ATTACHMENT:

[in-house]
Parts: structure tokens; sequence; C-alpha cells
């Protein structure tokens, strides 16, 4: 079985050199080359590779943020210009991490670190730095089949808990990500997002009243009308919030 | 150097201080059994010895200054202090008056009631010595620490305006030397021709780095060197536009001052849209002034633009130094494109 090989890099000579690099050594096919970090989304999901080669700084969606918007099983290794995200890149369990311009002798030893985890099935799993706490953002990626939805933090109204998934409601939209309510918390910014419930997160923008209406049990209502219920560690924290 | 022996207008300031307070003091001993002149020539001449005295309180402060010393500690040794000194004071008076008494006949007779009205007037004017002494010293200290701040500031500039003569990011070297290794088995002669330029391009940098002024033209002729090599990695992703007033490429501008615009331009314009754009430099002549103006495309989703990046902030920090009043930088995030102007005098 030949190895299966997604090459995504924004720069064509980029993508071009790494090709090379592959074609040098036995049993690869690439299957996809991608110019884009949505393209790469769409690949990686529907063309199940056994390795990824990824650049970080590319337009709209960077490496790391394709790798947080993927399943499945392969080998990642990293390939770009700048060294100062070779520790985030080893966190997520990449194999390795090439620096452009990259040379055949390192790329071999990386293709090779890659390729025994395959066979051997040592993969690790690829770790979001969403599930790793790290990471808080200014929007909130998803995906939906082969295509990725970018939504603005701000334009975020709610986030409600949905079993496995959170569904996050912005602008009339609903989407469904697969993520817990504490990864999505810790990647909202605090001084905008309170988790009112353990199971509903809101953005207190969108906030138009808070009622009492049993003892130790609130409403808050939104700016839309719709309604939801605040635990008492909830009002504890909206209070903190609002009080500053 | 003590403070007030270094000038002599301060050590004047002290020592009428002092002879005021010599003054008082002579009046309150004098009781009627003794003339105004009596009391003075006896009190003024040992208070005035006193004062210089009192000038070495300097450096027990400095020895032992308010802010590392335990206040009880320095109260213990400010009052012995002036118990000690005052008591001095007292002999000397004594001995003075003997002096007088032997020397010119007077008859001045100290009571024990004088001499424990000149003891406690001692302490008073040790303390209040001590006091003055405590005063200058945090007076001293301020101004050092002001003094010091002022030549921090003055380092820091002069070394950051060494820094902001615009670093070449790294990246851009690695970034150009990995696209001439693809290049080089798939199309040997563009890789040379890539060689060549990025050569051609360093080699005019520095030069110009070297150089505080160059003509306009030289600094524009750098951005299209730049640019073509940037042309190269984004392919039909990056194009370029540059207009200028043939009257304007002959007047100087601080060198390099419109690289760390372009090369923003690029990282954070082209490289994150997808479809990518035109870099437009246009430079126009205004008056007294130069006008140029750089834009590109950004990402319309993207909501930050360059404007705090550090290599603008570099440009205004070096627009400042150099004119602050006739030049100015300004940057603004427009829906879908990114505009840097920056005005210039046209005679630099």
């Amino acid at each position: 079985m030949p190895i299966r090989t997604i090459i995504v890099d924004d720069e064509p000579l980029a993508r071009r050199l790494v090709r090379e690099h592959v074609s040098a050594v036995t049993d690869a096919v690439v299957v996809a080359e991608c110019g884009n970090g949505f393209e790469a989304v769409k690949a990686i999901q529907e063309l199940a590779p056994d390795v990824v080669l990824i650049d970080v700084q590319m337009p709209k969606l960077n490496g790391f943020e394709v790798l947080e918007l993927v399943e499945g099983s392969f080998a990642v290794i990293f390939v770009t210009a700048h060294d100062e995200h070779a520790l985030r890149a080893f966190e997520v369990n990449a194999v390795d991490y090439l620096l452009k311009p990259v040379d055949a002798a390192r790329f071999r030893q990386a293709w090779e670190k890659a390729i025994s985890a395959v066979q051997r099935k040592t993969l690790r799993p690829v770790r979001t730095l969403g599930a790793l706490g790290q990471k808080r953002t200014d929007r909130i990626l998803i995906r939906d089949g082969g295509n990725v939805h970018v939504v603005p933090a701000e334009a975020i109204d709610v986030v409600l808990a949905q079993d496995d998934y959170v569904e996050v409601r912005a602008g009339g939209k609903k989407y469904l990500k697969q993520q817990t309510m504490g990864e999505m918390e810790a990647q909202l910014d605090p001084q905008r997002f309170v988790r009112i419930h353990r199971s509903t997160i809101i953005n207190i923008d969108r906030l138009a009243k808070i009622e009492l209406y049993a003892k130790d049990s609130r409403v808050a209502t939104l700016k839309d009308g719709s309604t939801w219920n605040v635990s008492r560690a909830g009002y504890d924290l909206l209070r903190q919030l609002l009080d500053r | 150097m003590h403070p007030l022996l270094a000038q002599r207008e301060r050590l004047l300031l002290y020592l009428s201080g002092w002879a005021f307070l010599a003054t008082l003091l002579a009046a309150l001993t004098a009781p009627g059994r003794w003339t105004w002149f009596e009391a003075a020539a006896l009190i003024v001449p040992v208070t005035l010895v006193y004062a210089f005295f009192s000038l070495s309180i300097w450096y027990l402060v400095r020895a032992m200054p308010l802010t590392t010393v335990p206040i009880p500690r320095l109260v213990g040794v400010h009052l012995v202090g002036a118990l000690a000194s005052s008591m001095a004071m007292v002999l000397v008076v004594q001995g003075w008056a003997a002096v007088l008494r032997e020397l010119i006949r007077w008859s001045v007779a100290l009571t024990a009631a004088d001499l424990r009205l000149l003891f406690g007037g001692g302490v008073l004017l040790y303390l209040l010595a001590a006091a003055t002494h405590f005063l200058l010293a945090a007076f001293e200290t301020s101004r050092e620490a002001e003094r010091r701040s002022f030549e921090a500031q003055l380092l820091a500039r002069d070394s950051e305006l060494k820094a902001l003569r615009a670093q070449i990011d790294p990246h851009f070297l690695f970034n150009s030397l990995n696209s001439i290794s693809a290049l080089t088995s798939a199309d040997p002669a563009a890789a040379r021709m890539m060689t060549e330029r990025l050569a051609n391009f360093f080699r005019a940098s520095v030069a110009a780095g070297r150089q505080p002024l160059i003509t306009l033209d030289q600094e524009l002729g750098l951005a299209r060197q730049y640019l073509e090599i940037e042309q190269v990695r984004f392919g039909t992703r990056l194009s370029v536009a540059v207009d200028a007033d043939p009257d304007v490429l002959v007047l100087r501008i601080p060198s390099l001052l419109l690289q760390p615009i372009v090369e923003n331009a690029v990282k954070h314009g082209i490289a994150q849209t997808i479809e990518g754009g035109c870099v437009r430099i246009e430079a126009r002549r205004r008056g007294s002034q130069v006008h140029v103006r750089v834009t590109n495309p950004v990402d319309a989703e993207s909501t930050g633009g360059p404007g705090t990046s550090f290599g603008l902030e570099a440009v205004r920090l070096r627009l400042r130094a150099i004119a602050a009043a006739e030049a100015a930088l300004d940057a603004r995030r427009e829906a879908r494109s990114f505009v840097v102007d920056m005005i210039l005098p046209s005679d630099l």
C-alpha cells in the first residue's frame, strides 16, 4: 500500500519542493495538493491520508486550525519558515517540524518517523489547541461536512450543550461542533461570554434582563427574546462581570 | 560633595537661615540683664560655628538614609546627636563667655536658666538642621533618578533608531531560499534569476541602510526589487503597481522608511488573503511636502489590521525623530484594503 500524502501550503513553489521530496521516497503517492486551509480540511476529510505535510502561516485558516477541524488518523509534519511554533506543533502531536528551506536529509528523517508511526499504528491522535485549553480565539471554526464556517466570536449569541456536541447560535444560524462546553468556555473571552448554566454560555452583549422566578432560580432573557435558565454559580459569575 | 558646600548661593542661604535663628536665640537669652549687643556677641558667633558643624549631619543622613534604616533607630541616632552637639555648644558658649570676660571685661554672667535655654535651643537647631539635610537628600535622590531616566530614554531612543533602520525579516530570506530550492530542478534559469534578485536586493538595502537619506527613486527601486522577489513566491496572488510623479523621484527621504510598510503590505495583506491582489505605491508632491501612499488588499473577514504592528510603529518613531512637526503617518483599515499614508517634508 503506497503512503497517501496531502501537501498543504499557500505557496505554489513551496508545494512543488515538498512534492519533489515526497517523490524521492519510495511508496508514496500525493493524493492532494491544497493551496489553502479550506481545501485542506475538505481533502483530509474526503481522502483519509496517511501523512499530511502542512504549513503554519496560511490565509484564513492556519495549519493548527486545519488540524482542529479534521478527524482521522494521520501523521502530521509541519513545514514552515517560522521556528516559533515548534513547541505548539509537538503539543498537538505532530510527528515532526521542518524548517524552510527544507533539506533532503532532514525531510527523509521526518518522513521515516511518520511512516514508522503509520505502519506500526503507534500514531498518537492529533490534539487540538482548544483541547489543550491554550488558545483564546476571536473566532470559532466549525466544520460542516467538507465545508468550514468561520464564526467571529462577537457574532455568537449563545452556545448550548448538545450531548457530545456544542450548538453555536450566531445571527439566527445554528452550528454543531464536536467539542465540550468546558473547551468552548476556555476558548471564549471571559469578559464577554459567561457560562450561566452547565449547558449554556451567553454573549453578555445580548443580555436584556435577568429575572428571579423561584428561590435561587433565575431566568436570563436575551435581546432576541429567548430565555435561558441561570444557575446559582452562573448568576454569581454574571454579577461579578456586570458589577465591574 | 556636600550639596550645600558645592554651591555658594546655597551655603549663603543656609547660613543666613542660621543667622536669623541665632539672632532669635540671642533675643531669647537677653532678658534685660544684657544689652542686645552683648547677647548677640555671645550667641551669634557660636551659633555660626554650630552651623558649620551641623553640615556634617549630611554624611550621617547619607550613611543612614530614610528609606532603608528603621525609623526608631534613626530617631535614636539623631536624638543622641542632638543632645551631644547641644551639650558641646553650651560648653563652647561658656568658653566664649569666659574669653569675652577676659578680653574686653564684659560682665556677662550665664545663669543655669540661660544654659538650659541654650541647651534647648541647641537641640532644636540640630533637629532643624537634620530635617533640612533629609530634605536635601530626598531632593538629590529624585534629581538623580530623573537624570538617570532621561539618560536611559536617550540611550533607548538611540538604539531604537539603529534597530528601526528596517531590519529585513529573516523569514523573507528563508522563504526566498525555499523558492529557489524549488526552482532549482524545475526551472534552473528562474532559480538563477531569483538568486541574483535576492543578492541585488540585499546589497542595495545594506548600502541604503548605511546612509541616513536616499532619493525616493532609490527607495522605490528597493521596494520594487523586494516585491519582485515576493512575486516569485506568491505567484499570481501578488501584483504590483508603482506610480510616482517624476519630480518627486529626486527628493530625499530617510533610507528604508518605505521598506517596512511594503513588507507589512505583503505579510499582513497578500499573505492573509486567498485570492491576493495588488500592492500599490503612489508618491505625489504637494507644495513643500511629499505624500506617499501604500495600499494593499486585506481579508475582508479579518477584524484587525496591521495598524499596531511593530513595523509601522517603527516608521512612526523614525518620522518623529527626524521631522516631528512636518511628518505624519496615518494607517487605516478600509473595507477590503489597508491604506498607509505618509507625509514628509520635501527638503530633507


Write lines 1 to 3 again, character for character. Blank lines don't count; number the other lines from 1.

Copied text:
[in-house]
Parts: structure tokens; sequence; C-alpha cells
């Protein structure tokens, strides 16, 4: 079985050199080359590779943020210009991490670190730095089949808990990500997002009243009308919030 | 150097201080059994010895200054202090008056009631010595620490305006030397021709780095060197536009001052849209002034633009130094494109 090989890099000579690099050594096919970090989304999901080669700084969606918007099983290794995200890149369990311009002798030893985890099935799993706490953002990626939805933090109204998934409601939209309510918390910014419930997160923008209406049990209502219920560690924290 | 022996207008300031307070003091001993002149020539001449005295309180402060010393500690040794000194004071008076008494006949007779009205007037004017002494010293200290701040500031500039003569990011070297290794088995002669330029391009940098002024033209002729090599990695992703007033490429501008615009331009314009754009430099002549103006495309989703990046902030920090009043930088995030102007005098 030949190895299966997604090459995504924004720069064509980029993508071009790494090709090379592959074609040098036995049993690869690439299957996809991608110019884009949505393209790469769409690949990686529907063309199940056994390795990824990824650049970080590319337009709209960077490496790391394709790798947080993927399943499945392969080998990642990293390939770009700048060294100062070779520790985030080893966190997520990449194999390795090439620096452009990259040379055949390192790329071999990386293709090779890659390729025994395959066979051997040592993969690790690829770790979001969403599930790793790290990471808080200014929007909130998803995906939906082969295509990725970018939504603005701000334009975020709610986030409600949905079993496995959170569904996050912005602008009339609903989407469904697969993520817990504490990864999505810790990647909202605090001084905008309170988790009112353990199971509903809101953005207190969108906030138009808070009622009492049993003892130790609130409403808050939104700016839309719709309604939801605040635990008492909830009002504890909206209070903190609002009080500053 | 003590403070007030270094000038002599301060050590004047002290020592009428002092002879005021010599003054008082002579009046309150004098009781009627003794003339105004009596009391003075006896009190003024040992208070005035006193004062210089009192000038070495300097450096027990400095020895032992308010802010590392335990206040009880320095109260213990400010009052012995002036118990000690005052008591001095007292002999000397004594001995003075003997002096007088032997020397010119007077008859001045100290009571024990004088001499424990000149003891406690001692302490008073040790303390209040001590006091003055405590005063200058945090007076001293301020101004050092002001003094010091002022030549921090003055380092820091002069070394950051060494820094902001615009670093070449790294990246851009690695970034150009990995696209001439693809290049080089798939199309040997563009890789040379890539060689060549990025050569051609360093080699005019520095030069110009070297150089505080160059003509306009030289600094524009750098951005299209730049640019073509940037042309190269984004392919039909990056194009370029540059207009200028043939009257304007002959007047100087601080060198390099419109690289760390372009090369923003690029990282954070082209490289994150997808479809990518035109870099437009246009430079126009205004008056007294130069006008140029750089834009590109950004990402319309993207909501930050360059404007705090550090290599603008570099440009205004070096627009400042150099004119602050006739030049100015300004940057603004427009829906879908990114505009840097920056005005210039046209005679630099």